Author’s note: Every once in a while, we encounter an idea so powerful, so simple, and so true that it has an irrevocable effect on nearly all of our thoughts. About 10 years ago, I was privileged to glean one such idea from my colleague and friend Diane Reynolds, LMFT, to whom proper attribution and credit is due. With her permission, I have presented my interpretation of that idea herein.
As a parent (or, indeed, as a therapist, friend, or partner), we have two arms. These two arms remind us of our two main tasks in approaching our loved ones and their many complex needs.
With one arm, we hold the feelings. With the other, we hold the line.
When we hold feelings, this means we acknowledge, validate, and make space for whatever feeling the other person is experiencing. Big or small, challenging or joyful, comfortable or uncomfortable.
Here are some things we might say when we hold a child’s feelings:
”I hear you. You don’t like that it’s bedtime.”
”I saw you fall down – you got scared. I’ll hold you until you feel better.”
”I see – you can put on your shoes all by yourself! You are so proud!”
When we hold the line, it means we set a limit or boundary. We can do this for a number of reasons – safety, health, convenience, and willingness are some top candidates. When we hold the line, we do so calmly yet firmly, presenting the limit as a fact or merely as information to be shared.
Here are some things we might say when we hold the line with a child:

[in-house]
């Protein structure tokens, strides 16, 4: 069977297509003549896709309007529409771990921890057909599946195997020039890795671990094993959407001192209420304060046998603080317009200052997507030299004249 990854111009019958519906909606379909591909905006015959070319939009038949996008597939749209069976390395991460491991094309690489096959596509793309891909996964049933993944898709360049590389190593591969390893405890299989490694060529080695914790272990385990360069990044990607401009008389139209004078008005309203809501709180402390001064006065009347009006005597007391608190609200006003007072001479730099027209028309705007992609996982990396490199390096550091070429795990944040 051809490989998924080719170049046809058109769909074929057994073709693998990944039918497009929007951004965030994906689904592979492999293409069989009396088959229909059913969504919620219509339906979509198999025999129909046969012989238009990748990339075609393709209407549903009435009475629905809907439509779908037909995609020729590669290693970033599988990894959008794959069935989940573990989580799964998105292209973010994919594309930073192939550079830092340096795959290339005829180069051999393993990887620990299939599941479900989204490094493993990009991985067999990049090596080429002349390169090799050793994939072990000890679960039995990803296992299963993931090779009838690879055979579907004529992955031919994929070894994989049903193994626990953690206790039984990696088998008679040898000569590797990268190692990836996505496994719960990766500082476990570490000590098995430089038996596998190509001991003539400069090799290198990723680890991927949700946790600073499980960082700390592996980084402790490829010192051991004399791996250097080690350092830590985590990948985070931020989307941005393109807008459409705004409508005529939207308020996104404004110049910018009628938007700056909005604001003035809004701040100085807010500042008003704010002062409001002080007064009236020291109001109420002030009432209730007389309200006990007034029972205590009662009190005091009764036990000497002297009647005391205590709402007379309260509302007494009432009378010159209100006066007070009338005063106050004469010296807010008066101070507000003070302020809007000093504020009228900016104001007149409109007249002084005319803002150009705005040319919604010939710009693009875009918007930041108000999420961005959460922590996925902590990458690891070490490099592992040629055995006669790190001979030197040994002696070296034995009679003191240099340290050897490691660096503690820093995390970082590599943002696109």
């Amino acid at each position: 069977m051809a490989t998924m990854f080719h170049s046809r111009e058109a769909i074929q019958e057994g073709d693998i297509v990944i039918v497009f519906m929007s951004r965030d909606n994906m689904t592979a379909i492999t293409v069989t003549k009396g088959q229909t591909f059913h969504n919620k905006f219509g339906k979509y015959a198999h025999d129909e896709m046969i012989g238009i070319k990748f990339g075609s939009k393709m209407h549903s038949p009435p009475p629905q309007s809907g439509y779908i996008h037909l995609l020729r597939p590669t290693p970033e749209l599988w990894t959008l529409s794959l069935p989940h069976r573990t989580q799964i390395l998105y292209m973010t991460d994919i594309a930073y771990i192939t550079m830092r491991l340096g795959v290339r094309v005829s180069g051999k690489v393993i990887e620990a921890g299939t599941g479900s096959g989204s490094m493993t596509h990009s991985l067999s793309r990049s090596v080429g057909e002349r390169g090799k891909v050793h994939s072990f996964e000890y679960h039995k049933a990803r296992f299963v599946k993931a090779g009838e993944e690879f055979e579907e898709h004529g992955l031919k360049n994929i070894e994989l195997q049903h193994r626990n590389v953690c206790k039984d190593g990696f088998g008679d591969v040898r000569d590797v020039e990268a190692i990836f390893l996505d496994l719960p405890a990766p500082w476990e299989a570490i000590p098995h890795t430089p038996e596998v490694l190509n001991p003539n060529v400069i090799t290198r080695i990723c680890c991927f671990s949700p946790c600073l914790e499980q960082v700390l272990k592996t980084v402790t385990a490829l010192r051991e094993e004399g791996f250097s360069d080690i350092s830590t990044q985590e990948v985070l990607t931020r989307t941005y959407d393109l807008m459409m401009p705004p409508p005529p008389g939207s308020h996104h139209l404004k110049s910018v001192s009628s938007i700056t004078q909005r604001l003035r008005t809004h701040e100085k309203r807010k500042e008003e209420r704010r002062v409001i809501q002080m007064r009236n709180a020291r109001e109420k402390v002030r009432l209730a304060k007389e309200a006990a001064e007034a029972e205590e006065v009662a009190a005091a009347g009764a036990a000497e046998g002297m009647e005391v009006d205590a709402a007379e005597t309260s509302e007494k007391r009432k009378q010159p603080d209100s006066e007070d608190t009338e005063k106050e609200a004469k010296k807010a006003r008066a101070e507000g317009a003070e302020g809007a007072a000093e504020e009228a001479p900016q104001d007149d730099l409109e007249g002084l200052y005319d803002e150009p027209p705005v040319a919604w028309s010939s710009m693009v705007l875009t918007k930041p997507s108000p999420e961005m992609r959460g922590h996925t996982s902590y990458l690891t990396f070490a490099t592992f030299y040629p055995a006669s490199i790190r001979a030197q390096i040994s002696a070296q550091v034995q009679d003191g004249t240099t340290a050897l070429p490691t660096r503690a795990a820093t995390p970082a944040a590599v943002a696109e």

”It’s time to go to bed – it’s not time to keep playing.” (Health-related boundary)
”We use crayons on paper. You may not draw on the wall.” (Convenience-related boundary)
”Mommies and daddies use knives. Children do not use knives.” (Safety-related boundary)
”I’m not up for reading that book again – we’ve read it lots of times. Let’s choose another one.” (Willingness-related boundary)
When we hold both feelings and the line, we are being authoritative parents. We are being gentle but firm, kind but fair.
As two-armed parents, we know that in addition to their other big feelings, children will have feelings about the limits we set! Children don’t have to be grateful for our limits. They don’t have to like them. And we will serve the relationship enormously well if, as we set those limits that they dislike and for which they are ungrateful, we show that we get their disapproval.
Here are some things we might say when we hold both the feelings and the line with a child:
”I hear you. You don’t like that it’s bedtime. And it’s still time to go to bed. I know, you wish you could keep playing. And now it’s bedtime. Would you like to read this story or that one?”
”You really want to hold mommy’s lip balm. I can let you hold it while it’s closed, but not while it’s open. I hear you – you really want to hold it while it’s open, and I won’t let you do that. I know you don’t like it.”
When we use both arms, we treat others – children included, but all people really – with respect. Sometimes, when I describe my philosophy of respectful parenting, people think that I mean permissive parenting – that respecting a child’s feelings and intentions is synonymous with them having their way. As I hope I have made clear, this could not be farther from the truth. Yes, we must respect a child’s feelings and intentions. But we must also hold the line, because children desperately need boundaries and limits, set firmly and calmly by a kinder, wiser, stronger grown-up.
Feelings and boundaries can live together without cancelling each other out. After all, we have two arms: one to hold each.
Further reading on this topic:
- Limit-setting 101: Key ingredients for holding the line
- Limit-setting 101: When to set a limit
- The dead man’s switch
- It’s time